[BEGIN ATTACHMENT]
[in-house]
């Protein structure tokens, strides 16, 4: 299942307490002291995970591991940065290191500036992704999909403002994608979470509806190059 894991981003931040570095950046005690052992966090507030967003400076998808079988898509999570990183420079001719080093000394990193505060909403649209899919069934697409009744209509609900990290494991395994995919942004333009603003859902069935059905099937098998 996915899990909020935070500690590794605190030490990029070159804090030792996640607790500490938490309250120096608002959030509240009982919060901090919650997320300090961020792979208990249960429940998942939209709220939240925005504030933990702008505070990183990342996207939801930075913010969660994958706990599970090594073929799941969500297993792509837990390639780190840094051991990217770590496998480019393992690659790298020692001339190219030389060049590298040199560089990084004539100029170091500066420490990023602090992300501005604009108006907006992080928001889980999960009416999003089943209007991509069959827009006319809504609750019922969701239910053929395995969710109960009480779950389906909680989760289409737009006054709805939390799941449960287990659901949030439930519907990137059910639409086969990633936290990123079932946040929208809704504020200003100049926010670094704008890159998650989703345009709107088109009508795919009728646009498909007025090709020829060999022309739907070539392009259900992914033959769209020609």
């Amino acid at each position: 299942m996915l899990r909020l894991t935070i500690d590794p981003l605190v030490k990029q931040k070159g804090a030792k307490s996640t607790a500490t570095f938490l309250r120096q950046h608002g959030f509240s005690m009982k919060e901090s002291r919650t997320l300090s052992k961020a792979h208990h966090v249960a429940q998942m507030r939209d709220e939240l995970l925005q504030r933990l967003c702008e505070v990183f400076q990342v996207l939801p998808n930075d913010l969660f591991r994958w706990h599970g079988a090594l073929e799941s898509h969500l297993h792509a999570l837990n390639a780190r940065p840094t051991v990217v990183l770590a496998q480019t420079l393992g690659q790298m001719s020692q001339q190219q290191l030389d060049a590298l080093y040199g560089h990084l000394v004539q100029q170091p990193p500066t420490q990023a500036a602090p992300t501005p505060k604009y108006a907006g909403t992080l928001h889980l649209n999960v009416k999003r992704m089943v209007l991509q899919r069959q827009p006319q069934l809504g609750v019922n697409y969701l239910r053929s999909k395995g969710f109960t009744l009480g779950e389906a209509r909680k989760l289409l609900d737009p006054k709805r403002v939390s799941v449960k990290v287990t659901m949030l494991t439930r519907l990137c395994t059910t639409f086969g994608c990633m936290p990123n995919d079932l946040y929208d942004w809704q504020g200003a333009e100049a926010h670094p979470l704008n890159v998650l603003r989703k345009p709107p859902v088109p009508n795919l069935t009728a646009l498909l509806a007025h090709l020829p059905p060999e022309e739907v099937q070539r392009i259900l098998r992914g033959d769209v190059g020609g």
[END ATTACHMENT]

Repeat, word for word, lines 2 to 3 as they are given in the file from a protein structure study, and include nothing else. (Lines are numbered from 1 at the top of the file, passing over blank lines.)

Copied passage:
């Protein structure tokens, strides 16, 4: 299942307490002291995970591991940065290191500036992704999909403002994608979470509806190059 894991981003931040570095950046005690052992966090507030967003400076998808079988898509999570990183420079001719080093000394990193505060909403649209899919069934697409009744209509609900990290494991395994995919942004333009603003859902069935059905099937098998 996915899990909020935070500690590794605190030490990029070159804090030792996640607790500490938490309250120096608002959030509240009982919060901090919650997320300090961020792979208990249960429940998942939209709220939240925005504030933990702008505070990183990342996207939801930075913010969660994958706990599970090594073929799941969500297993792509837990390639780190840094051991990217770590496998480019393992690659790298020692001339190219030389060049590298040199560089990084004539100029170091500066420490990023602090992300501005604009108006907006992080928001889980999960009416999003089943209007991509069959827009006319809504609750019922969701239910053929395995969710109960009480779950389906909680989760289409737009006054709805939390799941449960287990659901949030439930519907990137059910639409086969990633936290990123079932946040929208809704504020200003100049926010670094704008890159998650989703345009709107088109009508795919009728646009498909007025090709020829060999022309739907070539392009259900992914033959769209020609």
């Amino acid at each position: 299942m996915l899990r909020l894991t935070i500690d590794p981003l605190v030490k990029q931040k070159g804090a030792k307490s996640t607790a500490t570095f938490l309250r120096q950046h608002g959030f509240s005690m009982k919060e901090s002291r919650t997320l300090s052992k961020a792979h208990h966090v249960a429940q998942m507030r939209d709220e939240l995970l925005q504030r933990l967003c702008e505070v990183f400076q990342v996207l939801p998808n930075d913010l969660f591991r994958w706990h599970g079988a090594l073929e799941s898509h969500l297993h792509a999570l837990n390639a780190r940065p840094t051991v990217v990183l770590a496998q480019t420079l393992g690659q790298m001719s020692q001339q190219q290191l030389d060049a590298l080093y040199g560089h990084l000394v004539q100029q170091p990193p500066t420490q990023a500036a602090p992300t501005p505060k604009y108006a907006g909403t992080l928001h889980l649209n999960v009416k999003r992704m089943v209007l991509q899919r069959q827009p006319q069934l809504g609750v019922n697409y969701l239910r053929s999909k395995g969710f109960t009744l009480g779950e389906a209509r909680k989760l289409l609900d737009p006054k709805r403002v939390s799941v449960k990290v287990t659901m949030l494991t439930r519907l990137c395994t059910t639409f086969g994608c990633m936290p990123n995919d079932l946040y929208d942004w809704q504020g200003a333009e100049a926010h670094p979470l704008n890159v998650l603003r989703k345009p709107p859902v088109p009508n795919l069935t009728a646009l498909l509806a007025h090709l020829p059905p060999e022309e739907v099937q070539r392009i259900l098998r992914g033959d769209v190059g020609g």